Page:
Street Art Throwdown

TV review by
Melissa Camacho, Common Sense Media
Street Art Throwdown TV Poster Image
Reality competition showcases world's best street artists.

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A lot or a little?

The parents' guide to what's in this TV show.

Positive Messages

It highlights the culture, technical skill, and aesthetics associated with street art as an internationally recognized art form. 

Positive Role Models & Representations

Judges mentor and offer positive, constructive criticism. Artists are from all walks of life. 

Violence

Some artwork contains creepy images. Death sometimes discussed. Safety gear used for health purposes.

Sex

Artistically rendered nudity (breasts) occasionally visible. 

Language

"Hell," "crap"; "s--t," "f--k" bleeped. 

Consumerism
Drinking, Drugs & Smoking

Some contestants talk about struggles with addiction. 

What parents need to know

Parents need to know that Street Art Throwdown is a reality competition that pits renowned street artists against each other in a battle to create the best murals, installations, and other examples of street art. There’s some bleeped cursing, and some of the artists’ renderings contain nudity (bare breasts) and creepy images. It also offers details on the culture, tradition, and aesthetic of the sometimes edgy art form. 

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What's the story?

STREET ART THROWDOWN is a competition series that pits some of the country's most promising street artists against each other for the chance to expose their work and win $100,000. Hosted by world-renowned pop artist Justin Bua (aka BUA), the show features 10 artists who compete in two challenges designed to highlight their art and technical skills -- and to eliminate them from the competition. Judging their work is BUA and gallery expert Lauren Wagner. Guest judges such as graffiti artist and muralist Mear One also help determine who has the best command of the aerosol can. From scaling buildings to tag a billboard to wandering dark urban tunnels to find spots to paint, every challenge allows the contestants to show off their talent while demonstrating how graffiti has evolved into an important part of the international art scene.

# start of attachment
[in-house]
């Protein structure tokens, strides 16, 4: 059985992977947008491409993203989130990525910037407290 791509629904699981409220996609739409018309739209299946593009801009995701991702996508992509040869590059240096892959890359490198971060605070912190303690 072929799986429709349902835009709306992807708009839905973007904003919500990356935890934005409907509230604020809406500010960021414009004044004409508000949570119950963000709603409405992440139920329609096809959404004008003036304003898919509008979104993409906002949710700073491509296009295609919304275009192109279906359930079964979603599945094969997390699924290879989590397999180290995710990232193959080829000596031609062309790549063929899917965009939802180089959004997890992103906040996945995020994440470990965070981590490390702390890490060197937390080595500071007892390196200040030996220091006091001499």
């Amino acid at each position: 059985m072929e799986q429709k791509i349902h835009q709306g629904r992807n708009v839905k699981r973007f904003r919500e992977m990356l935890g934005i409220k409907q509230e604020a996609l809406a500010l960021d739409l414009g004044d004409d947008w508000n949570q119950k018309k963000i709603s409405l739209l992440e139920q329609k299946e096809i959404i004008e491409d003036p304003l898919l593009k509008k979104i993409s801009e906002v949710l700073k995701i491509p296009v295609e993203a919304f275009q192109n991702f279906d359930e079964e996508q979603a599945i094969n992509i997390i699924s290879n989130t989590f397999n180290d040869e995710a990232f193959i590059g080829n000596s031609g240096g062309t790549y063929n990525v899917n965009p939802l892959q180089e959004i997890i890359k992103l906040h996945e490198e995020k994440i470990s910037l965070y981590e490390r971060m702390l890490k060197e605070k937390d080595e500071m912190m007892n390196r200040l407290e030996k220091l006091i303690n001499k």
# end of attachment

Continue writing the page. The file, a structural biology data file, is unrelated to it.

Is it any good?

It’s a standard reality competition, but the series successfully articulates how the genre has evolved from being an urban nuisance into an internationally recognized art form that combines traditional painting techniques with edgy modern aesthetics and popular imagery. How the artists tell stories through their art, and the judges' constructive criticism of their work, also adds depth to the show. 

Artists of all ages will be drawn to the series, which makes a point of highlighting the various methods used to conceptualize, execute, and master the form. It also showcases some of the more common traditions and vernacular of the street art community. But you don't have to be an artist to appreciate the insight the show offers into the work and the culture from which it is born. 

Talk to your kids about ...

  • Families can talk about what makes someone's creative work "art." At what point is something like graffiti considered to be inspired and valuable to the art world? Who makes those determinations? Does this reality show help answer some of these questions? 

  • Do you like seeing art out in the world? What's the difference between seeing it in a museum setting? 

TV details

For kids who love creative expression

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